Taysha Gene Therapies, Catalent Partner to Advance Gene Therapies for Rett, Other Disorders

Patricia Inácio, PhD avatar

by Patricia Inácio, PhD |

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Taysha Gene Therapies and Catalent have established a partnership to advance Taysha’s gene therapies for neurological disorders, including Rett syndrome.

The partnership allows Taysha to use Catalent’s gene therapy facilities in Maryland to expand the company’s manufacturing capacity.

The gene therapy for Rett, called TSHA-102, uses a modified, harmless adeno-associated virus (AAV), which is used commonly as a gene therapy delivery carrier. Taysha is developing 16 other gene therapies, all using AAVs.

“Through this partnership, we will be able to enhance our existing manufacturing capabilities to support Taysha’s broad gene therapy pipeline,” RA Session II, president, CEO, and founder of Taysha, said in a press release. “We are focused on ensuring that we can provide access to potentially curative gene therapies for thousands of patients by establishing this robust infrastructure early.”

Catalent’s gene therapy facilities in Maryland — five in total — are compliant with Good Manufacturing Practices (GMP).

“With our experience in process and analytical development and deep expertise in adeno-associated viral vectors, combined with our growing footprint, we are able to help companies manufacture patient material and reach the clinic faster,” said Manja Boerman, PhD, president of Catalent Cell & Gene Therapy.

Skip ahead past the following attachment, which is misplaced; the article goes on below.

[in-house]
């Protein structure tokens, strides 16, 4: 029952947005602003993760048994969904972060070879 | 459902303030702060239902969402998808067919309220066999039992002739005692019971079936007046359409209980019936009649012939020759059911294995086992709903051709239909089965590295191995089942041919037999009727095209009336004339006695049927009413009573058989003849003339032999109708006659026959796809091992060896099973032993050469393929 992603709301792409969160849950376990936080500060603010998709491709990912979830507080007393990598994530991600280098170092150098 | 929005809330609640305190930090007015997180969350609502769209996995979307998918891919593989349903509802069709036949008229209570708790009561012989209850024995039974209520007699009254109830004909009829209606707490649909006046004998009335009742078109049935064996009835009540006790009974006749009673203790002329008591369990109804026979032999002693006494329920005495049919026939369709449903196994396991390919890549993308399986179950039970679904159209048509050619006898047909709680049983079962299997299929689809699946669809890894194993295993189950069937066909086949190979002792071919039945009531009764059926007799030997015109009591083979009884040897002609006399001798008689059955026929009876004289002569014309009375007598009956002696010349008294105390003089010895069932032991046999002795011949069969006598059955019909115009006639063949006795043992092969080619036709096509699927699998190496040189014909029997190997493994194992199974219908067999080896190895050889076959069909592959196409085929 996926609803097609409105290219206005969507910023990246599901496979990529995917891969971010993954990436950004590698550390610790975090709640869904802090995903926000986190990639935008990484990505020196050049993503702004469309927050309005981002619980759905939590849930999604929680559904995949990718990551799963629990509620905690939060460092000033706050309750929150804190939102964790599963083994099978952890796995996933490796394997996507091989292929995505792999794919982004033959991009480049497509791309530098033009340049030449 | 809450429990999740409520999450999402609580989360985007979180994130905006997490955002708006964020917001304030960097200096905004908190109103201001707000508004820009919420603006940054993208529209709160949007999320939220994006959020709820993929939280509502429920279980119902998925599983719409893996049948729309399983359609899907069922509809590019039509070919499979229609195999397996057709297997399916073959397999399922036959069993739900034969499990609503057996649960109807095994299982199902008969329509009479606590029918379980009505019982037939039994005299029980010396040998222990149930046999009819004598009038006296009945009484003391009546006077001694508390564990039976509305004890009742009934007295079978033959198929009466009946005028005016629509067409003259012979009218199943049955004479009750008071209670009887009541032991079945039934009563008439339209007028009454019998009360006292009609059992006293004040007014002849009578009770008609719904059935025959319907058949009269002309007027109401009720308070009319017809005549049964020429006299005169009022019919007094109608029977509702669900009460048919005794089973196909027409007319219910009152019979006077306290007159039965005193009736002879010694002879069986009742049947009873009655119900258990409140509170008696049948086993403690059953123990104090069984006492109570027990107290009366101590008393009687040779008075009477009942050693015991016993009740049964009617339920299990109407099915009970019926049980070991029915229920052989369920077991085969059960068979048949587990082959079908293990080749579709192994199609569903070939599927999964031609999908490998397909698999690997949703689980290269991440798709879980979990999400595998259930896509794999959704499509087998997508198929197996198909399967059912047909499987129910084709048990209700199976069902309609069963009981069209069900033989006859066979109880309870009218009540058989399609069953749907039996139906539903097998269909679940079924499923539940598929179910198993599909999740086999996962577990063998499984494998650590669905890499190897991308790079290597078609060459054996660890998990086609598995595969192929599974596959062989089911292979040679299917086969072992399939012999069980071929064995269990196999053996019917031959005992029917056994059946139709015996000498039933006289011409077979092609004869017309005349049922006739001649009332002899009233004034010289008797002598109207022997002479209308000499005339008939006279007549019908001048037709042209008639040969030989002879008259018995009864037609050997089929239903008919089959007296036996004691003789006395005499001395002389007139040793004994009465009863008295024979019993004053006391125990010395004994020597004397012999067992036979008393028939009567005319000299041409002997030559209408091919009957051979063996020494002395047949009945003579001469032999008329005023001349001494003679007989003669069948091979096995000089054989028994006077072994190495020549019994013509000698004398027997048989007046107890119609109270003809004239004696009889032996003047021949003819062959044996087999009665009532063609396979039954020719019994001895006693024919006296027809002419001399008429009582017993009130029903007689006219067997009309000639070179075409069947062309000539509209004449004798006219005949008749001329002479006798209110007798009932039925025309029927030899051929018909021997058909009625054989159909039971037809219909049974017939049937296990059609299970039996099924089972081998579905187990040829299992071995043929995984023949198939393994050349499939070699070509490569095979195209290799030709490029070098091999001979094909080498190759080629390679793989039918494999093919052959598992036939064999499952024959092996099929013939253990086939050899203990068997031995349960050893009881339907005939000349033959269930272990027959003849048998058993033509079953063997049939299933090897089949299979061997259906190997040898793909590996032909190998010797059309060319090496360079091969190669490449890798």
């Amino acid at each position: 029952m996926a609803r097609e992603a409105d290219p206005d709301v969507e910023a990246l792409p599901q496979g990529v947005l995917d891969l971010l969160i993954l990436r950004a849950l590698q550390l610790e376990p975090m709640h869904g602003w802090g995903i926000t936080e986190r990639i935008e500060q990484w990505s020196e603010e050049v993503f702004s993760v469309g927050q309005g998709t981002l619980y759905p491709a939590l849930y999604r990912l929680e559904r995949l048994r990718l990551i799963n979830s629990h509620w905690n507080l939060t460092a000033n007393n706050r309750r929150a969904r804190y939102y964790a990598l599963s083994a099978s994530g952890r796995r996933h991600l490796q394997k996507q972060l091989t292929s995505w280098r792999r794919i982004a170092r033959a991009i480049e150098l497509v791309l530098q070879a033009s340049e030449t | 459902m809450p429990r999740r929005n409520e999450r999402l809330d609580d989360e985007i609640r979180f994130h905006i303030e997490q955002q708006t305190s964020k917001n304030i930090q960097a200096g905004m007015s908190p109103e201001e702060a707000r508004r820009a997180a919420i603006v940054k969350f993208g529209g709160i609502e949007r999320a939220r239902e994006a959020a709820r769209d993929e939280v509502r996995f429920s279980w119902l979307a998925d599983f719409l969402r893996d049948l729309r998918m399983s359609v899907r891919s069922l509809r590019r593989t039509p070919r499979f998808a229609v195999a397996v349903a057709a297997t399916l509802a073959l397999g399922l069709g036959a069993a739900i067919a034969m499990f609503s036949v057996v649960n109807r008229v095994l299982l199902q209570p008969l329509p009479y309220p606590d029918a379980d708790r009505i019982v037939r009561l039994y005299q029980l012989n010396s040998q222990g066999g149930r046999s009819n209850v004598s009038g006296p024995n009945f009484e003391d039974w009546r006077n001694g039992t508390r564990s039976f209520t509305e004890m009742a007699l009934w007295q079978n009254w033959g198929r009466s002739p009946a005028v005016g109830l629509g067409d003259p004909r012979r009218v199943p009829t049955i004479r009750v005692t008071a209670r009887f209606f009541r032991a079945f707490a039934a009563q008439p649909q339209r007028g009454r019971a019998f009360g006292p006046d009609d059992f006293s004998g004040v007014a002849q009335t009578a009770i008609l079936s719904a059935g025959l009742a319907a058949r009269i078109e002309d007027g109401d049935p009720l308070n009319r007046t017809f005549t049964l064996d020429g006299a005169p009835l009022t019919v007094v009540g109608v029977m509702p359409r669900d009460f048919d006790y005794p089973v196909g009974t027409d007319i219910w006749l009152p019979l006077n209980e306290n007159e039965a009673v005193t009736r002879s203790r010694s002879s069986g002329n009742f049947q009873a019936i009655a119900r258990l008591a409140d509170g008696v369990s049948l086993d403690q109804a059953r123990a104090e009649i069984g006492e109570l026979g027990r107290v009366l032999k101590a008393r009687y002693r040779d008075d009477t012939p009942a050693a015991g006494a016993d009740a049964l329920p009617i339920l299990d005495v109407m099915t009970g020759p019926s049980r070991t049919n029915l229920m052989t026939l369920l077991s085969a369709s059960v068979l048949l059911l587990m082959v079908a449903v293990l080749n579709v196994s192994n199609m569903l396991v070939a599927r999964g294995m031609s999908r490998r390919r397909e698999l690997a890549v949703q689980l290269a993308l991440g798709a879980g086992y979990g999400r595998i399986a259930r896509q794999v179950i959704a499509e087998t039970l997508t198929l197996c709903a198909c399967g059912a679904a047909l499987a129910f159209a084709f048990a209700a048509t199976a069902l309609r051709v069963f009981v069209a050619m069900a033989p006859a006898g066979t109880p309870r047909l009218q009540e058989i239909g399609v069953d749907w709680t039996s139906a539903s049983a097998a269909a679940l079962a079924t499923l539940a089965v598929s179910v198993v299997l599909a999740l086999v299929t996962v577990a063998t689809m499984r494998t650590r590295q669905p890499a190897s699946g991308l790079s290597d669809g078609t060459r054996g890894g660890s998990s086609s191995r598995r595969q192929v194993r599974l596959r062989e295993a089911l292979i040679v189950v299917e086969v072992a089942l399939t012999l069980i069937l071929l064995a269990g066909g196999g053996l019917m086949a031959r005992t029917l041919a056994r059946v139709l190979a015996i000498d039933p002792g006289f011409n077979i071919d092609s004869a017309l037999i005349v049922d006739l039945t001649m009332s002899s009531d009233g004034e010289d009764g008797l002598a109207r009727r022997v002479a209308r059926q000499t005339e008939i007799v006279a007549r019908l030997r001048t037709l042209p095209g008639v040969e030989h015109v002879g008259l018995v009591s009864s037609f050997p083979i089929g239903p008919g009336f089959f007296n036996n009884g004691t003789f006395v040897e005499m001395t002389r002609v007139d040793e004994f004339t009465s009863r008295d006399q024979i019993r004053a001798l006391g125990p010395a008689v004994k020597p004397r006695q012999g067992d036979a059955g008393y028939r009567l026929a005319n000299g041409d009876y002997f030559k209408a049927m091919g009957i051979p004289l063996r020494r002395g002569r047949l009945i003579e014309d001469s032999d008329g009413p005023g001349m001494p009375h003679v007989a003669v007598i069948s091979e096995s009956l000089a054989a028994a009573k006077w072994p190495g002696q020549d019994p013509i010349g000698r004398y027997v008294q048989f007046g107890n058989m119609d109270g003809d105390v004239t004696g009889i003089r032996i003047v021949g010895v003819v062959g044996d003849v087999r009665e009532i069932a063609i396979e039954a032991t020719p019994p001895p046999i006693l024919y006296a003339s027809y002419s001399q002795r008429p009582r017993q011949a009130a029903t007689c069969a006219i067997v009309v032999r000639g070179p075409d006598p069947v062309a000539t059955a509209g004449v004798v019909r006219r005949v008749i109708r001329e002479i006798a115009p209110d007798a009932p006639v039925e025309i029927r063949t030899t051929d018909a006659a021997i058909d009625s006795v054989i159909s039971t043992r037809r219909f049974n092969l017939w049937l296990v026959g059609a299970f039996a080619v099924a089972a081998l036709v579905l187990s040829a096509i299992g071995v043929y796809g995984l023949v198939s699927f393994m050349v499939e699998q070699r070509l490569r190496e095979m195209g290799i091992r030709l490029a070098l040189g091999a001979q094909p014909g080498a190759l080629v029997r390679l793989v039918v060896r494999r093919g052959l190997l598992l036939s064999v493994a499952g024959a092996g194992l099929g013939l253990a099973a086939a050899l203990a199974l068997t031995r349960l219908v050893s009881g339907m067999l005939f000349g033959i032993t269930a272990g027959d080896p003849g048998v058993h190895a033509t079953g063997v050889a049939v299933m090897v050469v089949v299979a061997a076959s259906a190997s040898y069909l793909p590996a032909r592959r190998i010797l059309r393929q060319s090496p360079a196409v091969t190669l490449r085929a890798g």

The agreement with Catalent follows a collaboration between Taysha and the UT Southwestern Medical Center in Texas, intended to speed the development of gene therapies to be tested in preclinical and clinical development programs. The facility at UT Southwestern also is GMP-compliant.

Taysha is planning to build a GMP-compliant facility to produce AAV vectors on a commercial scale to continue development of its gene therapies along with UT Southwestern and Catalent. This year, the company received $95 million in funding to support the clinical development of its gene therapy programs. Taysha’s lead candidate, TSHA-101, is being developed for GM2-Gangliosidosis, a rare genetic disorder that progressively destroys nerve cells in the brain and spinal cord.

“Given Taysha’s large and growing pipeline of gene therapies, we wanted to plan for potential increased manufacturing needs above the GMP facility at UT Southwestern and our own planned manufacturing facility,” said Fred Porter, PhD, chief technical officer at Taysha.

“We believe that this partnership is critical to our strategy for future clinical and commercial supply of our gene therapy product candidates,” he said.